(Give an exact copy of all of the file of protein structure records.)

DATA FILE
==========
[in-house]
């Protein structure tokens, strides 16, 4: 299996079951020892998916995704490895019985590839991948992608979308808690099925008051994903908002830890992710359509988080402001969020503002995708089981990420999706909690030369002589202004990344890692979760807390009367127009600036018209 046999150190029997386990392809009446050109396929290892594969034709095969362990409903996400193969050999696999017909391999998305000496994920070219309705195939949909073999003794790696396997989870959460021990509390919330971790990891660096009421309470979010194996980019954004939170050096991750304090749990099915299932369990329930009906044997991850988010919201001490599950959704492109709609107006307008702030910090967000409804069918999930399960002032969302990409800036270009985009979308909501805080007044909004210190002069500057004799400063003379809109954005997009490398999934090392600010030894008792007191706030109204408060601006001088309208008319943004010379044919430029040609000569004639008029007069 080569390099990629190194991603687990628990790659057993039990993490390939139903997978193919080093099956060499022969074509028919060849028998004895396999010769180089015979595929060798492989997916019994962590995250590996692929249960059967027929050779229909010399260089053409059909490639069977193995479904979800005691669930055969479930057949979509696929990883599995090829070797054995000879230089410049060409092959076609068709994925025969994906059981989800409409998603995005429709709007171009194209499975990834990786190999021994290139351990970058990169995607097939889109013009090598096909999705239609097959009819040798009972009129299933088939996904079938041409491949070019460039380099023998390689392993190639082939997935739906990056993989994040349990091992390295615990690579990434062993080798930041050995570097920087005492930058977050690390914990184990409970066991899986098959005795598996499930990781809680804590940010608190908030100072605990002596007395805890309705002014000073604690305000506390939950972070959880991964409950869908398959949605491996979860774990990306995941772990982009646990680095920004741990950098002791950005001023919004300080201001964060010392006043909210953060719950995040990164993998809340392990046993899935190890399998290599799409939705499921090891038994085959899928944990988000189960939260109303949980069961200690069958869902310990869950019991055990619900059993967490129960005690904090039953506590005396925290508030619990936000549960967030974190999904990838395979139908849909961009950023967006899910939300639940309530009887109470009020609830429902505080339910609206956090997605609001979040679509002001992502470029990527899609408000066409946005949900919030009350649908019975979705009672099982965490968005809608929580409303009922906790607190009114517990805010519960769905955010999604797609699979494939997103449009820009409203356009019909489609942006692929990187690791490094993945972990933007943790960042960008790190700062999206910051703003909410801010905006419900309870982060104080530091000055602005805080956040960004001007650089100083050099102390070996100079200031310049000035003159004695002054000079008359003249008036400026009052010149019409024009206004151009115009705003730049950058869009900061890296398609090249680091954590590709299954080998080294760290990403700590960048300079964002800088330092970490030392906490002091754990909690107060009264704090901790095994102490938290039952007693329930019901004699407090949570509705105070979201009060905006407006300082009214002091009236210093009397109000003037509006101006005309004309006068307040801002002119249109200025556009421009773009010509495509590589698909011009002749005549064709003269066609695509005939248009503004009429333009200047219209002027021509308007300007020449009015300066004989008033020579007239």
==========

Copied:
[in-house]
């Protein structure tokens, strides 16, 4: 299996079951020892998916995704490895019985590839991948992608979308808690099925008051994903908002830890992710359509988080402001969020503002995708089981990420999706909690030369002589202004990344890692979760807390009367127009600036018209 046999150190029997386990392809009446050109396929290892594969034709095969362990409903996400193969050999696999017909391999998305000496994920070219309705195939949909073999003794790696396997989870959460021990509390919330971790990891660096009421309470979010194996980019954004939170050096991750304090749990099915299932369990329930009906044997991850988010919201001490599950959704492109709609107006307008702030910090967000409804069918999930399960002032969302990409800036270009985009979308909501805080007044909004210190002069500057004799400063003379809109954005997009490398999934090392600010030894008792007191706030109204408060601006001088309208008319943004010379044919430029040609000569004639008029007069 080569390099990629190194991603687990628990790659057993039990993490390939139903997978193919080093099956060499022969074509028919060849028998004895396999010769180089015979595929060798492989997916019994962590995250590996692929249960059967027929050779229909010399260089053409059909490639069977193995479904979800005691669930055969479930057949979509696929990883599995090829070797054995000879230089410049060409092959076609068709994925025969994906059981989800409409998603995005429709709007171009194209499975990834990786190999021994290139351990970058990169995607097939889109013009090598096909999705239609097959009819040798009972009129299933088939996904079938041409491949070019460039380099023998390689392993190639082939997935739906990056993989994040349990091992390295615990690579990434062993080798930041050995570097920087005492930058977050690390914990184990409970066991899986098959005795598996499930990781809680804590940010608190908030100072605990002596007395805890309705002014000073604690305000506390939950972070959880991964409950869908398959949605491996979860774990990306995941772990982009646990680095920004741990950098002791950005001023919004300080201001964060010392006043909210953060719950995040990164993998809340392990046993899935190890399998290599799409939705499921090891038994085959899928944990988000189960939260109303949980069961200690069958869902310990869950019991055990619900059993967490129960005690904090039953506590005396925290508030619990936000549960967030974190999904990838395979139908849909961009950023967006899910939300639940309530009887109470009020609830429902505080339910609206956090997605609001979040679509002001992502470029990527899609408000066409946005949900919030009350649908019975979705009672099982965490968005809608929580409303009922906790607190009114517990805010519960769905955010999604797609699979494939997103449009820009409203356009019909489609942006692929990187690791490094993945972990933007943790960042960008790190700062999206910051703003909410801010905006419900309870982060104080530091000055602005805080956040960004001007650089100083050099102390070996100079200031310049000035003159004695002054000079008359003249008036400026009052010149019409024009206004151009115009705003730049950058869009900061890296398609090249680091954590590709299954080998080294760290990403700590960048300079964002800088330092970490030392906490002091754990909690107060009264704090901790095994102490938290039952007693329930019901004699407090949570509705105070979201009060905006407006300082009214002091009236210093009397109000003037509006101006005309004309006068307040801002002119249109200025556009421009773009010509495509590589698909011009002749005549064709003269066609695509005939248009503004009429333009200047219209002027021509308007300007020449009015300066004989008033020579007239």